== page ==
For union representatives in PCS, which has a majority membership of civil servants, there is limited need to be aware of the protections provided by the Transfer of Undertakings (Protection of Employment) Regulations 2006, or TUPE as it is more commonly called. But for union representatives more generally this is a key area upon which members will seek advice, particularly  among the lower paid gig and service economy workers. The main TUC unions have not been great at organising these workers but unions like the United Voices of the World (UVW) and Independent Workers Union of Great Britain (IWGB) have been doing great work in this regard.

In simple terms TUPE is legislation that means that every worker who works for an employer has a legal right upon the transfer of a business to a new business to be moved across with no break in employment and with no detriment to their terms and conditions of employment. In addition, there are mandatory collective consultation obligations with recognised unions (or elected representatives if there is no union) but this only applies if those are affected are accepted as workers (rather than, for example, self employed contractors). Given it is not unknown for workers to undergo takeover multiple time within a yearly basis this is an important right.

UK employment law has an iniquitous hierarchy of employment statuses (employee, worker, etc) with different legal rights attached to the employment status of the individual – the scandal of the situation is that the less secure the employment status often mirrors a lower level of legal rights. TUPE is not a product of the Parliament alone but instead this had to be implemented as this is a EU law.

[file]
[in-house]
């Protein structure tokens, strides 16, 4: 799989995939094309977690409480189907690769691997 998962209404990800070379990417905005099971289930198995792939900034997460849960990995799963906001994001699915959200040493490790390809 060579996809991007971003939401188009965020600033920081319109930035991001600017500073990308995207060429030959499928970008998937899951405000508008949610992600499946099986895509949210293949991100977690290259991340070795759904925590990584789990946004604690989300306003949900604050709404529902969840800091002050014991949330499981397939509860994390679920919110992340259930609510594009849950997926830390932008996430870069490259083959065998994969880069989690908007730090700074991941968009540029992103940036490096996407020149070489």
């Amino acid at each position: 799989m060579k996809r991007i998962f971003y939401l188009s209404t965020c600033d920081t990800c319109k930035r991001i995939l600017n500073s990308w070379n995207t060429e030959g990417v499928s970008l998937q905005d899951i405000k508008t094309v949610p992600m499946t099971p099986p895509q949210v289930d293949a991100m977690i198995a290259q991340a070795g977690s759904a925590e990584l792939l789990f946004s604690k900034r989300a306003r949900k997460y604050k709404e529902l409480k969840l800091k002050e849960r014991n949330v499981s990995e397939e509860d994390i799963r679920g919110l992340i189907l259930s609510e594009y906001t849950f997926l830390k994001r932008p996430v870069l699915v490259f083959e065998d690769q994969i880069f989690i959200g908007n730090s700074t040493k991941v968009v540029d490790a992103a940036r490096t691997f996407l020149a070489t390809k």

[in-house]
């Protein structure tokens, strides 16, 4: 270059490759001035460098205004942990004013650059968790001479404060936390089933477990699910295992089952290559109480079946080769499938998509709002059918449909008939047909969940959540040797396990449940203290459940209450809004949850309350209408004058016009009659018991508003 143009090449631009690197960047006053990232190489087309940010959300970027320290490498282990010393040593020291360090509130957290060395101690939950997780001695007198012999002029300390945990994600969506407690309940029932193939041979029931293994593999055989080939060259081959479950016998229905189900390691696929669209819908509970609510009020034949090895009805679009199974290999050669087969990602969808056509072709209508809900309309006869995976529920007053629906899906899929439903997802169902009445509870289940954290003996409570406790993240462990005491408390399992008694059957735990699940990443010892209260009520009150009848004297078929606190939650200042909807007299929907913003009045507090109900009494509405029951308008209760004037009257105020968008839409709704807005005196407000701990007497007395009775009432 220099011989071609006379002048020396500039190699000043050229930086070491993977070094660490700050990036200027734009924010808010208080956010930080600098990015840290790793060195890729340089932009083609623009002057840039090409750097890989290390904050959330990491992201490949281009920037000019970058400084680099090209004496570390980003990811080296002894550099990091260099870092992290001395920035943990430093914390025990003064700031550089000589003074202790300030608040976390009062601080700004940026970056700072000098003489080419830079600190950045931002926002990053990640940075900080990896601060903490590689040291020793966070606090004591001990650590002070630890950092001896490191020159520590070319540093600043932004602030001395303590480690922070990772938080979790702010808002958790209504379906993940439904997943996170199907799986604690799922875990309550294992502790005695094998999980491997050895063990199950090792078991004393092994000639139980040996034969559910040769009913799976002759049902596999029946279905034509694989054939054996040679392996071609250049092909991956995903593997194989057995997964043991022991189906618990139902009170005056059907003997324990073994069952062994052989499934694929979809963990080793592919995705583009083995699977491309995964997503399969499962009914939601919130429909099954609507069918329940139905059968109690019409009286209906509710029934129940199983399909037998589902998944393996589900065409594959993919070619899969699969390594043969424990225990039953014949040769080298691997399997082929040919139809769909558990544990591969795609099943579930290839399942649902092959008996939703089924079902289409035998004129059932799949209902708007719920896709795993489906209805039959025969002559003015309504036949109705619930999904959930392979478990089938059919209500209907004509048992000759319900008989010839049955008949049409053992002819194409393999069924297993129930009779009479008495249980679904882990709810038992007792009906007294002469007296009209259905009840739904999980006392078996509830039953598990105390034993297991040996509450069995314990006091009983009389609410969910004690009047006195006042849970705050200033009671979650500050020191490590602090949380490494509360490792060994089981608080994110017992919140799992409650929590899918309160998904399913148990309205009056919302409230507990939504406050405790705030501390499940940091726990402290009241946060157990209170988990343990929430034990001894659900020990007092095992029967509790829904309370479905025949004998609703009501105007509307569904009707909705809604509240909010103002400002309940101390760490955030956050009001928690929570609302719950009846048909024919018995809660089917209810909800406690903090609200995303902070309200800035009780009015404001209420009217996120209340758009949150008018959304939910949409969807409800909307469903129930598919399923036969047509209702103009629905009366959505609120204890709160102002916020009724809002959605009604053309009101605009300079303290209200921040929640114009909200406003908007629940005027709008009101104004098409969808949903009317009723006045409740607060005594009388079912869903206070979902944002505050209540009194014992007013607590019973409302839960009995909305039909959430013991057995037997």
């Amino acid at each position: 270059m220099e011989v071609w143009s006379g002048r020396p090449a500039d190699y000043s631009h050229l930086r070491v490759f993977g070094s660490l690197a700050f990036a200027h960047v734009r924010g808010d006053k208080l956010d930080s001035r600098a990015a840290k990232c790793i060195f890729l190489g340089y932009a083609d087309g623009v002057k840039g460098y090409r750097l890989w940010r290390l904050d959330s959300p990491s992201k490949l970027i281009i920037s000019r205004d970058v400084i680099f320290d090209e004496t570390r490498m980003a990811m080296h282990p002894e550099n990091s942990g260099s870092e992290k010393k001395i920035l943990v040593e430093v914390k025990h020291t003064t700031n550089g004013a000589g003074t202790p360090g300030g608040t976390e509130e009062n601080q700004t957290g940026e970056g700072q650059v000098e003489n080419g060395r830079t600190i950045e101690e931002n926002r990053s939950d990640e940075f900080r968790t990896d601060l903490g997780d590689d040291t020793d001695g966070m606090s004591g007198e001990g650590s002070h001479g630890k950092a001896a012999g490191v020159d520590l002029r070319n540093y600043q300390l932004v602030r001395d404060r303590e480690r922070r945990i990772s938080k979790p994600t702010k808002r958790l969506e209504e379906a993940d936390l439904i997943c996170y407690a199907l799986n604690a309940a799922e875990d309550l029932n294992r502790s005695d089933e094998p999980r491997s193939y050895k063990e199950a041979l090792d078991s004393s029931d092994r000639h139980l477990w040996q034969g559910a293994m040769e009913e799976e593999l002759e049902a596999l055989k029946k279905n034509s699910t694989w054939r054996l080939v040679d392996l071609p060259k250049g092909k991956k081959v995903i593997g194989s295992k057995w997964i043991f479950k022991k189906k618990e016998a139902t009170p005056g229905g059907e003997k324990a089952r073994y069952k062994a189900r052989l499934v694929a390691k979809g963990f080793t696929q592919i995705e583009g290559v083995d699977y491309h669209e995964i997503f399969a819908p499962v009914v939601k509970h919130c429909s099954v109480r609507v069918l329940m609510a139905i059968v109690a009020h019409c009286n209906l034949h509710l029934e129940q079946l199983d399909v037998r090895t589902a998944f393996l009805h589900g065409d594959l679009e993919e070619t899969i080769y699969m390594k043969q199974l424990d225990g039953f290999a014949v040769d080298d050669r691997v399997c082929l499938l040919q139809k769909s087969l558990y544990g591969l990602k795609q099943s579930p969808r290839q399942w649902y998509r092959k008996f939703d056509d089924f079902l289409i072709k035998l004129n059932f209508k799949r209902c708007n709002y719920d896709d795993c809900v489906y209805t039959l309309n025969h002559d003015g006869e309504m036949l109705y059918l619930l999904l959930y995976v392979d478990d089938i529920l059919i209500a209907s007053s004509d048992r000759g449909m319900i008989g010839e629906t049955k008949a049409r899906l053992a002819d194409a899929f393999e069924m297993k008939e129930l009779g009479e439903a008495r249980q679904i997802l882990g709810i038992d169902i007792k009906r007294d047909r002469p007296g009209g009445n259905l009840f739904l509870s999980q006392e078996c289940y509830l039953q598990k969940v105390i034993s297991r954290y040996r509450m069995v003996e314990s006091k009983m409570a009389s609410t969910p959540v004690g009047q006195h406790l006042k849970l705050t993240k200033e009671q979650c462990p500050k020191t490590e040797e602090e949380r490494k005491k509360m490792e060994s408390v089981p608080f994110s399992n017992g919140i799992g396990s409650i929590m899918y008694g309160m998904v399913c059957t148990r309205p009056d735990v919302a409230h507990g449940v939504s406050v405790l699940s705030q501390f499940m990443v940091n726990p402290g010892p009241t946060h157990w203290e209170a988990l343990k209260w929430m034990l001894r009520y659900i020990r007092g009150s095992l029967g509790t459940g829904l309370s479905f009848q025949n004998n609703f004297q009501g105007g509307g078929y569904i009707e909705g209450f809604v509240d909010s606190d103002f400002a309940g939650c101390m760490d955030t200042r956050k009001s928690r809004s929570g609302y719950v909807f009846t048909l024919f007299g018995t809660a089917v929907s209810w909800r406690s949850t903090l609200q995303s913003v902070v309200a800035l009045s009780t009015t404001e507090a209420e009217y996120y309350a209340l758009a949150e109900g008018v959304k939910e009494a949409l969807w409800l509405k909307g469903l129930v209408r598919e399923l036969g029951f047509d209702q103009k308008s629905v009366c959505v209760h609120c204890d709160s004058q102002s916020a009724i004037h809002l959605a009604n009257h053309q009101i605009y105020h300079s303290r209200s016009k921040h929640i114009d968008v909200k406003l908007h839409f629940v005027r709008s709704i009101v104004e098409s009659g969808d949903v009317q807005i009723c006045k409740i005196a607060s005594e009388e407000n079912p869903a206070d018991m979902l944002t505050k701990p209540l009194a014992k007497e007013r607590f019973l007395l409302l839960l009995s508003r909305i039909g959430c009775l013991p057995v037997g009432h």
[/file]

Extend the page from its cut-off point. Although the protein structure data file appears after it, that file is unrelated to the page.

In a potentially important case, Dewhurst and others v Revisecatch t/a Ecourier and City Sprint, the IWGB union have secured an important first tier tribunal that a person who is a worker within section 230(3)(b) will meet the definition of  employee with section 2(1) of the TUPE regulations. This  is a first tier decision so it is not formally binding on other tribunals but with the union planning a number of similar cases it is likely this will receive consideration at appellate level. In practical terms employers have frequently disregarded workers from any TUPE protections, in its own analysis Personnel Today has commented that the effect is that those”Only those truly in business on their own account are likely to fall outside the scope of TUPE.”

The IWGB’s Jason Moyer Lee, before the case decision, is quoted as saying that “For years, companies in the so-called ‘gig economy’ have gotten away with pretending the law doesn’t apply to them.” This decision is potentially a very important step to ensuring that gig economy workers are given a greater measure of protection when their employer’s are taken over or contracts re-assigned. It does however also point to the unfairness of the unfair dismissal, an employee faced with a TUPE breach has the option of claiming unfair dismissal, as it stands that does not apply to a worker (although I can see the possibility that that could be questioned).  

Congratulations to IWGB for their victory and solidarity in the continued fight!